Surprisingly, if not shockingly, we discovered that virtually every other governance non-profit, like the League of Women Voters, Taxpayers Union, Common Cause, PBS, NRA, AARP, publications, church groups, and on and on, sold their members like chattel on an auction block.  It was why, if you donate to one organization, your mailbox, phone number and email address is soon filled with so many others groveling for help.  

 So, I purchased names and contact information from two of those organizations.  Then Jack Greenway, a friend and owner of the most delightfully unpretentious old elegant hotel you could ever know, the Arizona Inn, did the unthinkable.  He allowed me to take over one of his hotel dining rooms and have what I jokingly called a champagne and caviar mailing. I wrote a letter about what our new organization was up to, purchased 5000 envelopes and stamps.  Then I hit Safeway and got two 2 oz. jars of the cheapest caviar and spread it thinly over 10 pounds of cream cheese.  That, along with some Ritz Crackers and two dozen bottles of Andre champagne, selling at $2.90 a bottle, would do the job.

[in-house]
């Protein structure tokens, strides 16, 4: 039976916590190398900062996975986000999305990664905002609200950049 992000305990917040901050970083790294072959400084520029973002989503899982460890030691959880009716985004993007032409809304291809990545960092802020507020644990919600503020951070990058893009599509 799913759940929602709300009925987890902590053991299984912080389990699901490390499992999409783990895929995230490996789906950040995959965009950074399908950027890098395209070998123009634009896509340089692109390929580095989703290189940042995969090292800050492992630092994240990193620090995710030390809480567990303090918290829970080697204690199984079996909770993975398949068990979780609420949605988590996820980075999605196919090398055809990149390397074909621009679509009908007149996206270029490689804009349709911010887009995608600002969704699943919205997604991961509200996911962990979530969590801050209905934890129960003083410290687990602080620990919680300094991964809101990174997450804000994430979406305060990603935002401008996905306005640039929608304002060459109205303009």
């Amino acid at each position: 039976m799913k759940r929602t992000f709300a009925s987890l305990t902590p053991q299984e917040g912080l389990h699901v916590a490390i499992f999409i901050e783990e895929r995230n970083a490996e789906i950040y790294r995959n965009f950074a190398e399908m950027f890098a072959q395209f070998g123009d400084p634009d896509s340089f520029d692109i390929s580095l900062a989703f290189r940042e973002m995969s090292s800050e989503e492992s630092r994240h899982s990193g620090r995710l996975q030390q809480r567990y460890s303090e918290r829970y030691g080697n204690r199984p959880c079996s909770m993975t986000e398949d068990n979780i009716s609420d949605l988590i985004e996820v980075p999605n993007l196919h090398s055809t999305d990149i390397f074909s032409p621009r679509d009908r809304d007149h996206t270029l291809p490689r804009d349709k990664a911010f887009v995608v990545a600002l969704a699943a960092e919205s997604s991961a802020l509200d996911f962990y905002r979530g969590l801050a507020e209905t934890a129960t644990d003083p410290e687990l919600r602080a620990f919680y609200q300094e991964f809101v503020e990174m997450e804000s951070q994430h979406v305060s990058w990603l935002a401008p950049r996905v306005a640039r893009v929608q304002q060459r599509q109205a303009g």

I got a hundred or so former campaign workers and friends to do the kind of mind-numbing, monotony that must have come to Sisyphus rolling that rock up the hill. They sat for hours folding, stuffing, sealing, and stamping those thousands of letters. People willing to do such tedious tasks they are not required to do, when so many more pleasant entertainments are available, were always a marvel to me. Anyway, they did it, and I and you should love them for it.

 I was sitting there stamping and sealing as fast as the best of them when Richard Kleindienst walked in. This “disgraced” U.S. Attorney General from the Nixon Administration I am proud to say was my friend and for my money the least corruptible of the stupefyingly corruptible lot that led to Nixon’s resignation. This is, of course, a half century before Trump, when stupefying, corruptible, nor any other word in any language is adequate to describe how dangerously gruesome it has all become.

 Anyway, Kleindienst loved the idea of CNIP and had suddenly appeared to cheer my fellow envelope stuffers on.  He walked from table to table giving everyone encouragement, talking of the corruption in politics and the rampant hypocrisy in campaigns.  An ironic commentary for sure.  Sixteen years earlier, most in the room who were my Democratic campaign workers would have trampled each other for a chance at clubbing him to death.  But time can calm almost any tempest, so he was appreciated, even enjoyed. Who better to talk about CNIP’s need to expose truth than someone out of an administration that so dramatically concealed it?